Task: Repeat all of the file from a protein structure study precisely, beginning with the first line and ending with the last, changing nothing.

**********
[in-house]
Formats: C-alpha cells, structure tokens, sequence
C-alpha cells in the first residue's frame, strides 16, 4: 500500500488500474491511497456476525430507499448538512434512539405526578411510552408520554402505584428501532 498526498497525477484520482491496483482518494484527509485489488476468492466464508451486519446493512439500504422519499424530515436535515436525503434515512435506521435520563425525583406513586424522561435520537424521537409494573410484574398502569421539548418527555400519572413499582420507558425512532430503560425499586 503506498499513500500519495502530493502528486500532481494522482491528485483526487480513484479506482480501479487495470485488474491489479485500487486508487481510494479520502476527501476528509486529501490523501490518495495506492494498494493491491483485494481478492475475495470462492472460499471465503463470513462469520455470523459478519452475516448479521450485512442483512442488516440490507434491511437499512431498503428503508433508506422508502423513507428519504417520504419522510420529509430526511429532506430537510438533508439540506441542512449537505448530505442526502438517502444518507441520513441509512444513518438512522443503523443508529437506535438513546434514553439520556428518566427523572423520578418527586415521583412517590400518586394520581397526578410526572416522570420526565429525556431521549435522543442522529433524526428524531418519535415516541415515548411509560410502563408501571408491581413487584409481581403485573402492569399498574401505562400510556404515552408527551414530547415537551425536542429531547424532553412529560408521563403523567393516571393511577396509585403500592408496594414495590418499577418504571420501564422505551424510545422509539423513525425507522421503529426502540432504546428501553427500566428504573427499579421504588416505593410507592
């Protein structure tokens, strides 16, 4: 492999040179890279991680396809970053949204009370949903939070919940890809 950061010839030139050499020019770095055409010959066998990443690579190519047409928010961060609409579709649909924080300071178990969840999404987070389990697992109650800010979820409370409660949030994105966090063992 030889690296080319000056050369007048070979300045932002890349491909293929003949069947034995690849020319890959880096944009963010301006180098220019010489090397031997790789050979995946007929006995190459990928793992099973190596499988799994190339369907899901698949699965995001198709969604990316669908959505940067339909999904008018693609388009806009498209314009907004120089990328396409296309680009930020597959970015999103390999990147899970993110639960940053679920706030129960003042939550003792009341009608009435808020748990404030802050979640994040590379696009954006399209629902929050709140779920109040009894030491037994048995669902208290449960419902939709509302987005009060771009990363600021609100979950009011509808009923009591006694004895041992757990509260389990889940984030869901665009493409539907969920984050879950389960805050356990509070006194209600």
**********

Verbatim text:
[in-house]
Formats: C-alpha cells, structure tokens, sequence
C-alpha cells in the first residue's frame, strides 16, 4: 500500500488500474491511497456476525430507499448538512434512539405526578411510552408520554402505584428501532 498526498497525477484520482491496483482518494484527509485489488476468492466464508451486519446493512439500504422519499424530515436535515436525503434515512435506521435520563425525583406513586424522561435520537424521537409494573410484574398502569421539548418527555400519572413499582420507558425512532430503560425499586 503506498499513500500519495502530493502528486500532481494522482491528485483526487480513484479506482480501479487495470485488474491489479485500487486508487481510494479520502476527501476528509486529501490523501490518495495506492494498494493491491483485494481478492475475495470462492472460499471465503463470513462469520455470523459478519452475516448479521450485512442483512442488516440490507434491511437499512431498503428503508433508506422508502423513507428519504417520504419522510420529509430526511429532506430537510438533508439540506441542512449537505448530505442526502438517502444518507441520513441509512444513518438512522443503523443508529437506535438513546434514553439520556428518566427523572423520578418527586415521583412517590400518586394520581397526578410526572416522570420526565429525556431521549435522543442522529433524526428524531418519535415516541415515548411509560410502563408501571408491581413487584409481581403485573402492569399498574401505562400510556404515552408527551414530547415537551425536542429531547424532553412529560408521563403523567393516571393511577396509585403500592408496594414495590418499577418504571420501564422505551424510545422509539423513525425507522421503529426502540432504546428501553427500566428504573427499579421504588416505593410507592
């Protein structure tokens, strides 16, 4: 492999040179890279991680396809970053949204009370949903939070919940890809 950061010839030139050499020019770095055409010959066998990443690579190519047409928010961060609409579709649909924080300071178990969840999404987070389990697992109650800010979820409370409660949030994105966090063992 030889690296080319000056050369007048070979300045932002890349491909293929003949069947034995690849020319890959880096944009963010301006180098220019010489090397031997790789050979995946007929006995190459990928793992099973190596499988799994190339369907899901698949699965995001198709969604990316669908959505940067339909999904008018693609388009806009498209314009907004120089990328396409296309680009930020597959970015999103390999990147899970993110639960940053679920706030129960003042939550003792009341009608009435808020748990404030802050979640994040590379696009954006399209629902929050709140779920109040009894030491037994048995669902208290449960419902939709509302987005009060771009990363600021609100979950009011509808009923009591006694004895041992757990509260389990889940984030869901665009493409539907969920984050879950389960805050356990509070006194209600």